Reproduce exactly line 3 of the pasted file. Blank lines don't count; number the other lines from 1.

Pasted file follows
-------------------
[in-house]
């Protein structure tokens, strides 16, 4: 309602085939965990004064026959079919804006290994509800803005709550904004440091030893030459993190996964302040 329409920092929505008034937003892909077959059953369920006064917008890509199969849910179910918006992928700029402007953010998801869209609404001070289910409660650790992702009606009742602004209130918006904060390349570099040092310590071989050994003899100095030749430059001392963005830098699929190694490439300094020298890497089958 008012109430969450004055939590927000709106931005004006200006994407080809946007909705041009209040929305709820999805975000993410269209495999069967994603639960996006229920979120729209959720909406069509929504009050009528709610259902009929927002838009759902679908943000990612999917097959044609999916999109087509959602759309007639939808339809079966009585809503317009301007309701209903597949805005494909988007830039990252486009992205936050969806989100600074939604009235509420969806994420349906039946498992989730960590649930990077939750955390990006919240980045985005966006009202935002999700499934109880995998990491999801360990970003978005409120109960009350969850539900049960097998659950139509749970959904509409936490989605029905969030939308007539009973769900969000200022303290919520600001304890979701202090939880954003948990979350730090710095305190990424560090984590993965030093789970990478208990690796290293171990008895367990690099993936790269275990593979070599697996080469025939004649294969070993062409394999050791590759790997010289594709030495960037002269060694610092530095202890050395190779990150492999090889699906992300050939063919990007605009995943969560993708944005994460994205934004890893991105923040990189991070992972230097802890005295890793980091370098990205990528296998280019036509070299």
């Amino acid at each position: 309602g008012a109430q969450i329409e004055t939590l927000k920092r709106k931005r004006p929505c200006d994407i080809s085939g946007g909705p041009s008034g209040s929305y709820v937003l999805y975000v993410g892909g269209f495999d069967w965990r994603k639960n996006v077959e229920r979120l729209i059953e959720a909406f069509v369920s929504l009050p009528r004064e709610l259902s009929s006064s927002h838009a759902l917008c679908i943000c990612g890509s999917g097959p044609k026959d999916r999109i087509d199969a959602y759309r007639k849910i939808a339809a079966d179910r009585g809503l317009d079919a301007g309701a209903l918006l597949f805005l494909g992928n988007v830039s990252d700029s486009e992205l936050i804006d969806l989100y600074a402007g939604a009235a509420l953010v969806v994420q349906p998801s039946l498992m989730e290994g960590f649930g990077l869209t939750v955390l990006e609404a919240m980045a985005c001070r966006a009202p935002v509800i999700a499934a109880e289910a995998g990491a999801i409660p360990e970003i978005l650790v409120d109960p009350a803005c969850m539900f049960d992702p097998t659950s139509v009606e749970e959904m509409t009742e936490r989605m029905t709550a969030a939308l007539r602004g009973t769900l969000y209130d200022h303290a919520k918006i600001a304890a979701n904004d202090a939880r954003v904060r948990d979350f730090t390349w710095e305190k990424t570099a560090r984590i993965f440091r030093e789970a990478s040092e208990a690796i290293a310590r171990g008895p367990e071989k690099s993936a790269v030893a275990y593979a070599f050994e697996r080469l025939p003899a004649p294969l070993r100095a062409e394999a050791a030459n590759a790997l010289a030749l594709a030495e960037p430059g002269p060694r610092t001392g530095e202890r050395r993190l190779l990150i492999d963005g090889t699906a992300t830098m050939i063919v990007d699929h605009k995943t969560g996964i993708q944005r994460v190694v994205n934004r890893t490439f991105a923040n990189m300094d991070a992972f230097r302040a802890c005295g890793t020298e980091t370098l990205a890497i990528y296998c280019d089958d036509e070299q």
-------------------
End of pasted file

């Amino acid at each position: 309602g008012a109430q969450i329409e004055t939590l927000k920092r709106k931005r004006p929505c200006d994407i080809s085939g946007g909705p041009s008034g209040s929305y709820v937003l999805y975000v993410g892909g269209f495999d069967w965990r994603k639960n996006v077959e229920r979120l729209i059953e959720a909406f069509v369920s929504l009050p009528r004064e709610l259902s009929s006064s927002h838009a759902l917008c679908i943000c990612g890509s999917g097959p044609k026959d999916r999109i087509d199969a959602y759309r007639k849910i939808a339809a079966d179910r009585g809503l317009d079919a301007g309701a209903l918006l597949f805005l494909g992928n988007v830039s990252d700029s486009e992205l936050i804006d969806l989100y600074a402007g939604a009235a509420l953010v969806v994420q349906p998801s039946l498992m989730e290994g960590f649930g990077l869209t939750v955390l990006e609404a919240m980045a985005c001070r966006a009202p935002v509800i999700a499934a109880e289910a995998g990491a999801i409660p360990e970003i978005l650790v409120d109960p009350a803005c969850m539900f049960d992702p097998t659950s139509v009606e749970e959904m509409t009742e936490r989605m029905t709550a969030a939308l007539r602004g009973t769900l969000y209130d200022h303290a919520k918006i600001a304890a979701n904004d202090a939880r954003v904060r948990d979350f730090t390349w710095e305190k990424t570099a560090r984590i993965f440091r030093e789970a990478s040092e208990a690796i290293a310590r171990g008895p367990e071989k690099s993936a790269v030893a275990y593979a070599f050994e697996r080469l025939p003899a004649p294969l070993r100095a062409e394999a050791a030459n590759a790997l010289a030749l594709a030495e960037p430059g002269p060694r610092t001392g530095e202890r050395r993190l190779l990150i492999d963005g090889t699906a992300t830098m050939i063919v990007d699929h605009k995943t969560g996964i993708q944005r994460v190694v994205n934004r890893t490439f991105a923040n990189m300094d991070a992972f230097r302040a802890c005295g890793t020298e980091t370098l990205a890497i990528y296998c280019d089958d036509e070299q």